Go Beyond the 9 to 5 with Kenneth Bonner, VP Federal Health, STI

By Heather Seftel-Kirk, FedHealthIT Contributing Author

Earlier this year, FedHealthIT announced its Top 100. Nominated and chosen by peers, these individuals have been recognized for driving change and advancement, for their willingness to challenge conventional wisdom, and for giving back to the larger Federal Health IT and Consulting community.

Recently we spoke with Kenneth P. Bonner “Ken”, Vice President Federal Health with Standard Technology Inc. (STI) about his decades of involvement, saying yes and saying no, and understanding reasons to be engaged in industry.

Mr. Bonner is a retired Captain with the U.S. Air Force, is the Task Force Lead with HIMSS-NCA (Healthcare Information and Management Systems Society), Member Services Coordinator for USAF MSC (United States Air Force Medical Service Corps) Association, sits on the City of Westminster Board of Zoning Appeals, is the Chair of the Military Health Vision Team for the Professional Services Council and was a past board member with the NCHE (National Capital Healthcare Executives).

The picture of involvement over time

Bonner says essentially, he has been working in Health IT for 30 years in a variety of roles. His volunteer involvement has been the result of a combination of his desire to fill vacuums he sees and being asked to step in. “Initially I got involved with organizations connected to the Health IT industry as a way of giving back. That goes back to being in uniform, that sense of mission and helping. Beyond that, it is the best way I know to stay informed and be connected. There is no better way to know what is going on in industry, what is going to come, and to understand the needs of my clients in an informal way.”

He says there are often clear holes to be filled, jobs to be done, and his tendency is to see these and step in. In some cases, he says, these have led to longer term roles, in other cases, short term positions with expiration dates where he could step back once a specific event or task was complete. “Sometimes, opportunities to get involved come at the request of people you meet along the way who have seen what you can do and reach out.”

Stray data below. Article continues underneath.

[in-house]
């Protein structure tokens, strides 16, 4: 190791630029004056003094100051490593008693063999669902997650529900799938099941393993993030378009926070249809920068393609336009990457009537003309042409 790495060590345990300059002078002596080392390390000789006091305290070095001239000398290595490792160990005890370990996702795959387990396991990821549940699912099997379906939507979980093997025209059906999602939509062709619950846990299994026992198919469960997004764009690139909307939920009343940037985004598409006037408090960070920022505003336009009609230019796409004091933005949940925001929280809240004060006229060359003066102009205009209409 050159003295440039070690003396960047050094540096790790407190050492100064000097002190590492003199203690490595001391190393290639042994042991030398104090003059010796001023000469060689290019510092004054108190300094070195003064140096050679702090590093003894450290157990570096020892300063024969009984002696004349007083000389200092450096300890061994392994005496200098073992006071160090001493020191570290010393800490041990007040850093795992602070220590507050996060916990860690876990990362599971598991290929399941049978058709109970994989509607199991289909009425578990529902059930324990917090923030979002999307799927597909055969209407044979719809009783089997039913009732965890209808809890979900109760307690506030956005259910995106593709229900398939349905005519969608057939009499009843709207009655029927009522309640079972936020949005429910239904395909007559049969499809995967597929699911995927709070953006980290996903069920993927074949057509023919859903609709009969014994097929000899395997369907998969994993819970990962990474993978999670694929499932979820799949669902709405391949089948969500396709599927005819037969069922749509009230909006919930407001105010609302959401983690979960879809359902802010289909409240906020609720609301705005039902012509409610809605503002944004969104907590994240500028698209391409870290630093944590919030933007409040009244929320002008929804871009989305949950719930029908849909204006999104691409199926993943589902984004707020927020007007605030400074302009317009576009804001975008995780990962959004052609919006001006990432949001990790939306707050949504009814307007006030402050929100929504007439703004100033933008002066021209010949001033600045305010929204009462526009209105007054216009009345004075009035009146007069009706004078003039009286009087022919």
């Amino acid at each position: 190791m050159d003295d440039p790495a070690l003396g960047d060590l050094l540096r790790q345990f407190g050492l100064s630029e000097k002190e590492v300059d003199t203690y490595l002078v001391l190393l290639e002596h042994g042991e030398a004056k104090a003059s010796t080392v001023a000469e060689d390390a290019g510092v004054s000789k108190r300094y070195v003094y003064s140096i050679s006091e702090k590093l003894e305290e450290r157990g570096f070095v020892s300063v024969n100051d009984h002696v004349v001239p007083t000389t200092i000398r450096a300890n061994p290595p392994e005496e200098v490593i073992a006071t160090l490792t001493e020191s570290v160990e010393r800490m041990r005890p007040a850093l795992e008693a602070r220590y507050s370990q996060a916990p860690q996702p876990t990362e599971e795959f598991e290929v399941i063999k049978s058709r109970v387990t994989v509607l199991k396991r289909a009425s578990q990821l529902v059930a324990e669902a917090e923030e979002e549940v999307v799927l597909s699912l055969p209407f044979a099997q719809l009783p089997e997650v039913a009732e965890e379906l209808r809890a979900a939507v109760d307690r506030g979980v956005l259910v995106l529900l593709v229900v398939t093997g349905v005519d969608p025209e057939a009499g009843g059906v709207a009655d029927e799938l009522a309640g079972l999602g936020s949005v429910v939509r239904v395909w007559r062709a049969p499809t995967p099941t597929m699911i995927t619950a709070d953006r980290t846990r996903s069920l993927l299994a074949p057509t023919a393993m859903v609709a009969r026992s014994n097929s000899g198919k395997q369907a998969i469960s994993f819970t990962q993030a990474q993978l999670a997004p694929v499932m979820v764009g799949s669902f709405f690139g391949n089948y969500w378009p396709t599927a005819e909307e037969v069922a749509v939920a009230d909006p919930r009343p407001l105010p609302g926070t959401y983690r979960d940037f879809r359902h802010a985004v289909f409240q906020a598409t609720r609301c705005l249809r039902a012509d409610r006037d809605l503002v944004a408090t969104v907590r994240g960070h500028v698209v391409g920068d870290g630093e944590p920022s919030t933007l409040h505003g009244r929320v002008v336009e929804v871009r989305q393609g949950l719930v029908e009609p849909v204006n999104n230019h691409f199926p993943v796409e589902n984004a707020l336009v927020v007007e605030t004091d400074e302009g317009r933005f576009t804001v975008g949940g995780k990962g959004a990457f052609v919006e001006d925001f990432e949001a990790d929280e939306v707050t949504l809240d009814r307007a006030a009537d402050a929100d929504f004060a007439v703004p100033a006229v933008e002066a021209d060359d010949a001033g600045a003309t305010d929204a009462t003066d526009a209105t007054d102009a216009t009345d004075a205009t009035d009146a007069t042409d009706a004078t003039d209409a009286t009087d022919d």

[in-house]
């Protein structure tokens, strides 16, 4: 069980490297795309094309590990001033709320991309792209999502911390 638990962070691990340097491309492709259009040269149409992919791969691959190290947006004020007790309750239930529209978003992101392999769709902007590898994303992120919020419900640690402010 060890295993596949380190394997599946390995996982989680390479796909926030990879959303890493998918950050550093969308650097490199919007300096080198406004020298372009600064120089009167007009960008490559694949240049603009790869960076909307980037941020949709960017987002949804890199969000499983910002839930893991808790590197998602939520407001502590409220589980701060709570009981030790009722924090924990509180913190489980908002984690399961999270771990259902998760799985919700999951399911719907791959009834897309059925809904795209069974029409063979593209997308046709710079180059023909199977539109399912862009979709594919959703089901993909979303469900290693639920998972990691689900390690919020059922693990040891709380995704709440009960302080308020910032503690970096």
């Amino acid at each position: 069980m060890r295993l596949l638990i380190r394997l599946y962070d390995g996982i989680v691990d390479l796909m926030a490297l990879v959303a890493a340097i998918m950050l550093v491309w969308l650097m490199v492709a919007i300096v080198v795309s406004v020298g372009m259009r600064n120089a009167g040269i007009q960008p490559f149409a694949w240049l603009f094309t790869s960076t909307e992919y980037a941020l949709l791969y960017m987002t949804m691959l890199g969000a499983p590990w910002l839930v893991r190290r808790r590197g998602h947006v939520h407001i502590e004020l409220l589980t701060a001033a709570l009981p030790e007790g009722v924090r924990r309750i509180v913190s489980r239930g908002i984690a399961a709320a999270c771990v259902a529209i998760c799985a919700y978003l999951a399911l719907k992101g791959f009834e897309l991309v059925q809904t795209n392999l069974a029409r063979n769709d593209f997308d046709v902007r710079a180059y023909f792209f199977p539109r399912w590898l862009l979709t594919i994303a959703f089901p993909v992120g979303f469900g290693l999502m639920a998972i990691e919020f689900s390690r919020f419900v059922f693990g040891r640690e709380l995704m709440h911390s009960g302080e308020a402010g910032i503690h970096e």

Those connections and his own roles within organizations have also helped him help others along the way, particularly when it comes to new companies or people new to the industry who can benefit from guidance and mentorship.

Getting involved

Bonner says anyone who is going to be involved and successful in Federal Health IT should consider getting involved, in one way or another, because this is the way they will grow and develop personally, and expand in their career.

He suggests people start by finding out which associations or organizations their own company belongs to, and then looking at those clients belong to. “From those, identify one that aligns with an area of personal interest or focus and attend meetings and educational events, see where there might be opportunities to get involved.”

Beyond meeting people through this initial interaction, he suggests people look next for volunteer roles or opportunities to sit on committees, noting this can be a good way to start slowly and to get to know an organization better. “Once you start, you’ll see the benefit of being involved.”

The reasons why matter

Bonner says for him giving back is “part of the uniform”, part of a pay it forward mentality, and part of understanding that he wouldn’t be where he is today without his military experience. For others considering getting involved, he says understanding the motivation behind the desire is important. “Getting involved isn’t about getting ahead. If it’s all just about the job, you won’t help yourself or anyone else and you won’t achieve what you are hoping to.”

He says instead of an end goal, it is important people understand and buy into the mission of any organization they choose to get involved with. “Being engaged in this way goes beyond the 9 to 5. It is important that your heart and head are in the right place.”

He also says when, at times, the opportunities and chances to get involved are overwhelming, understanding why you are engaging, and the legacy you want to leave behind, can help with the yes or no decisions that sometimes have to be made. “Who you want to be and what you want to be remembered for personally and professionally can help balance what you decide to take on, and help you understand what you may not have time for at that moment.”

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